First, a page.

As some of you know, I’m quite a fan of story-driven games, so I will happily step out of my preferred genres of adventure and role-playing games at the promise of a good tale. So when I heard that Spec Ops: The Line, a military shooter, had a storyline that was innovative and thought-provoking, I picked up a copy and added it to my “to play” pile.
Well, I finally got around to playing it, somehow managing to stay spoiler free for the past four years, and decided I wanted to take my time with this game. After all, experiencing the full story of a role-playing game is quite a time investment, so in my naivety I figured a shooter with a good story would employ the same principles. When I opened the game, I immediately appreciated the upside-down American flag on the menu screen, signaling a need for help – a nice attention to detail. And as the game progressed, I liked that the menu screen changed, reflecting the events of the story. But then there was the game itself.
This isn’t going to be a review of the game; plenty exist online, and I’ve read many in my quest to understand what I was obviously missing from this gaming experience, but if you’re looking for a good, thorough review of the various aspects of the game, Red Metal did a great job navigating through the entire experience.
Originally, this post was going to be me ranting about how much I didn’t like Spec Ops: The Line, and how those were 25 hours of my life I’ll never get back. I wanted to rave about the poor controls, the lack of choice during pivotal moments in the story and how that detracted from their meaning (white phosphorus cough cough), and trouble-shoot how the big twist was presented.
But that’s been done. So instead, let’s hang upside down and look at this game from a few different angles.
Oh, the Horror: Spec Ops and Its Line
One of the draws of Spec Ops: The Line is that it challenges the player for doing what gamers tend to do: playing games without considering the in-game consequences of their actions. I personally don’t think the game delivered this very well. This could be because the game focused on the punch, rather than the wind-up. However, Spec Ops: The Line employs various elements of the horror genre, and I think if this were emphasized, the overall effect (the punch) would have been much more potent.
Three kinds of horror are generally employed in media. The first kind of horror is the fear of “the other.” Any kind of “us vs. them” game or movie is an example of this: aliens are invading, zombies are attacking, etc.
The second kind of horror is a portrayal of “the uncanny.” The uncanny refers to something that is almost human in nature, but something about it doesn’t seem quite right. When done well, the characteristics that don’t completely gel are presented in a way that the audience isn’t consciously aware of what it is, but knows that something just isn’t right. This can also be portrayed in the environment.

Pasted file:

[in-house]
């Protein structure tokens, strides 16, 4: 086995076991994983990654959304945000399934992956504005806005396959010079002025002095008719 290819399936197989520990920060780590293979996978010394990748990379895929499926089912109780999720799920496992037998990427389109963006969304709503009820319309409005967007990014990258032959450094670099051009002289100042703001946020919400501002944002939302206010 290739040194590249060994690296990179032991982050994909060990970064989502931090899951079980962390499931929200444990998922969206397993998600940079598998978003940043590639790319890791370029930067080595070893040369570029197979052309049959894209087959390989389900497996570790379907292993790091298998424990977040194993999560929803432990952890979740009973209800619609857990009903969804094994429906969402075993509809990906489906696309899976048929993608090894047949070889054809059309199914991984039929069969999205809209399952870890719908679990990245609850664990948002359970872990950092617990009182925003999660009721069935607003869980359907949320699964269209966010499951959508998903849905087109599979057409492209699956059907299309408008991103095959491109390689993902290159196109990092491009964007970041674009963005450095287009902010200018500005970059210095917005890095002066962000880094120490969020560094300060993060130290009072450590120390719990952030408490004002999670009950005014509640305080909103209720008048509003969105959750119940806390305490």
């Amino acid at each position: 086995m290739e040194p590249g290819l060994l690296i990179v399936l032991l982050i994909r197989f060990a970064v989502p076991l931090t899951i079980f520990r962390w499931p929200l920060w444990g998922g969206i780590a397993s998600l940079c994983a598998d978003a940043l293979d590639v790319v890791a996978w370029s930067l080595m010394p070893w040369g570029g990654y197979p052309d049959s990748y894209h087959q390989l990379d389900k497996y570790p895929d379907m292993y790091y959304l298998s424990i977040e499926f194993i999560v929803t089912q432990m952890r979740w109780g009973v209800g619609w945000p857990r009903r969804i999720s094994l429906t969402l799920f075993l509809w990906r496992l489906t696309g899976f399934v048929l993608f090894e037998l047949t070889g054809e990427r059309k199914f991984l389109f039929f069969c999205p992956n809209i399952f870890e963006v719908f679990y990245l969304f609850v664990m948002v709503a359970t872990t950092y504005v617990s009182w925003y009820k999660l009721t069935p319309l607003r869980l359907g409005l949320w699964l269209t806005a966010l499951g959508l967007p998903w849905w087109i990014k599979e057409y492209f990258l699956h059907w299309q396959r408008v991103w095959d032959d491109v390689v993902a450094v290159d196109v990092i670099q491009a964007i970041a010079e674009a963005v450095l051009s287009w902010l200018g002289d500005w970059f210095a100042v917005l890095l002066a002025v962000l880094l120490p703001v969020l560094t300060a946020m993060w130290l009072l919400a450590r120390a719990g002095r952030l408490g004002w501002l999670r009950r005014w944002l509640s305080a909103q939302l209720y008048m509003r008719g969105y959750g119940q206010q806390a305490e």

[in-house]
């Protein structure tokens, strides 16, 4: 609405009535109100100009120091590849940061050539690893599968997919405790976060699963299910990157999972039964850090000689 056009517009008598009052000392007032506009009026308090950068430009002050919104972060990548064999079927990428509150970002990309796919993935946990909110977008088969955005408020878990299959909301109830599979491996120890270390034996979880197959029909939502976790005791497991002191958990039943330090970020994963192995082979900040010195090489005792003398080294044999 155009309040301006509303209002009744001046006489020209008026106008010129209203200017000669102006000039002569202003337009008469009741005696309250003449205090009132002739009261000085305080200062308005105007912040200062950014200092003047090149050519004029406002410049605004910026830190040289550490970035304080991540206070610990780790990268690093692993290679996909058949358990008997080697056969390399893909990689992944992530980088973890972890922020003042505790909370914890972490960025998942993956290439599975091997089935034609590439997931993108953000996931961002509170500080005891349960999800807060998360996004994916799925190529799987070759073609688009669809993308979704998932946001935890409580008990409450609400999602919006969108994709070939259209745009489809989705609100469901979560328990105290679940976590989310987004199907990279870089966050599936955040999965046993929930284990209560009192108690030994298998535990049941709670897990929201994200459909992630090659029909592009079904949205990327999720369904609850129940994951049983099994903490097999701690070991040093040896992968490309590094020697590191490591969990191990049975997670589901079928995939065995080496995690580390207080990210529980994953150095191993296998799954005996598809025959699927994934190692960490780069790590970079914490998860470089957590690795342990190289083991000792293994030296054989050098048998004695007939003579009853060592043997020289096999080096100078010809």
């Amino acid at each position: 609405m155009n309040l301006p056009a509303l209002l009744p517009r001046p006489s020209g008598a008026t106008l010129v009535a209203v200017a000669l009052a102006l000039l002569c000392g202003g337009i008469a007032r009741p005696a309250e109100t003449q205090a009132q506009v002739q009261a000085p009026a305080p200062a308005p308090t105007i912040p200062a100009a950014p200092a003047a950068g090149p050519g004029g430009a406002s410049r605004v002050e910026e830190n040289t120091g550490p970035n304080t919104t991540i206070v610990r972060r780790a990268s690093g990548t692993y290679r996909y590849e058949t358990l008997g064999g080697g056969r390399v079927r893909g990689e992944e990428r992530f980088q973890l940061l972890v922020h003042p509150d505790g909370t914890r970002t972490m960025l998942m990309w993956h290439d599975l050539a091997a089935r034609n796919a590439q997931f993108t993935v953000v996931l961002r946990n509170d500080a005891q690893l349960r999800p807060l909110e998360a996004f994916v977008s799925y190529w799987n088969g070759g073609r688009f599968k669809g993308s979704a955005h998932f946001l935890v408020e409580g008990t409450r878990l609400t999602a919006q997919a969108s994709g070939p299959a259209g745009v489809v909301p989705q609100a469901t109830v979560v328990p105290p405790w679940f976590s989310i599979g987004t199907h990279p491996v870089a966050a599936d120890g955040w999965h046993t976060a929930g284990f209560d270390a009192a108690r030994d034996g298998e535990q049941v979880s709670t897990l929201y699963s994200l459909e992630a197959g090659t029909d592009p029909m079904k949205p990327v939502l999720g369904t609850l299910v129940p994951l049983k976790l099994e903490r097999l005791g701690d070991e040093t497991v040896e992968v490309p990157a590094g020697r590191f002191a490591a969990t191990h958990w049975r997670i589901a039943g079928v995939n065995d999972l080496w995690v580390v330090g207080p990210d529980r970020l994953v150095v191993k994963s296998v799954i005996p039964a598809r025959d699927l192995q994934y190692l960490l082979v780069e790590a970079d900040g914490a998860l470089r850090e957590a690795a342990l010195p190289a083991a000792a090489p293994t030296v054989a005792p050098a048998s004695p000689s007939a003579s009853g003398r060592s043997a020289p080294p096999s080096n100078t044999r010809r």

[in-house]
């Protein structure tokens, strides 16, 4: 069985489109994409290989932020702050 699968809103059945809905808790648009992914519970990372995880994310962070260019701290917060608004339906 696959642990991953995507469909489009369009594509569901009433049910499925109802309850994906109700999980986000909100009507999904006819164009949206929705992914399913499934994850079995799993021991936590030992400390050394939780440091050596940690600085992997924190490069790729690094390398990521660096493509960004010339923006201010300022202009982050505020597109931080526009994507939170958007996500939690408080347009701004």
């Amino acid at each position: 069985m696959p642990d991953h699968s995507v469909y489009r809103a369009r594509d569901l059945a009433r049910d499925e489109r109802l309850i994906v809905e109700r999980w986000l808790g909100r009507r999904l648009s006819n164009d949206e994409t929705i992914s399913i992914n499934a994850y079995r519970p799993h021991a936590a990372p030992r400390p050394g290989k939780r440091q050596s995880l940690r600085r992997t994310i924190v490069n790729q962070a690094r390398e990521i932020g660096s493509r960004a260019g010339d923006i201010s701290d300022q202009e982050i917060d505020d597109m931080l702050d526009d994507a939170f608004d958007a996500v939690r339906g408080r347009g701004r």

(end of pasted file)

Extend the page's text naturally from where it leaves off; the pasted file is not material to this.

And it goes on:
If you played Gone Home, this is a great example. Nothing particularly frightening occurs, but there is something unnerving about the environment: the lights flicker in the empty house, everything is in disarray or packed in boxes as if everyone left in a hurry, and there is red liquid all over the tub… While it’s not a conventional horror game, I recommend checking out at least a Let’s Play if you have the chance.
The final and most disturbing kind of horror is the story that uses the idea of “self as monster,” when the protagonist winds up being the monster of the story. An example of this would be in Silent Hill 2, in which the town of Silent Hill is representative of James Sunderland’s psyche and guilt. He is his own monster. This kind of horror is the type that sticks with us, because it makes us question the darkness that might reside in each of us, just waiting to come out.
It is this third kind of horror is the type of horror present in Spec Ops: The Line. Jungian psychology describes an aspect of the psyche called the “shadow,” which, according to psychiatrist Carl Jung, is composed of the unknown dark aspects of our personalities. Usually, these characteristics are comprised of our base instincts and negative impulses like lust, vanity, selfishness, greed, and anger, among others.
In a horror genre, this translates to a character completing a story to find out that s/he has been the monster all along, that is, has been acting on one of these dark impulses. In Silent Hill 2, we examine James’ lust and guilt, and in Spec Ops: The Line we watch as Captain Walker’s vanity and hero complex slowly and delicately push him toward his eventual insanity and realization that he wasn’t a hero, after all.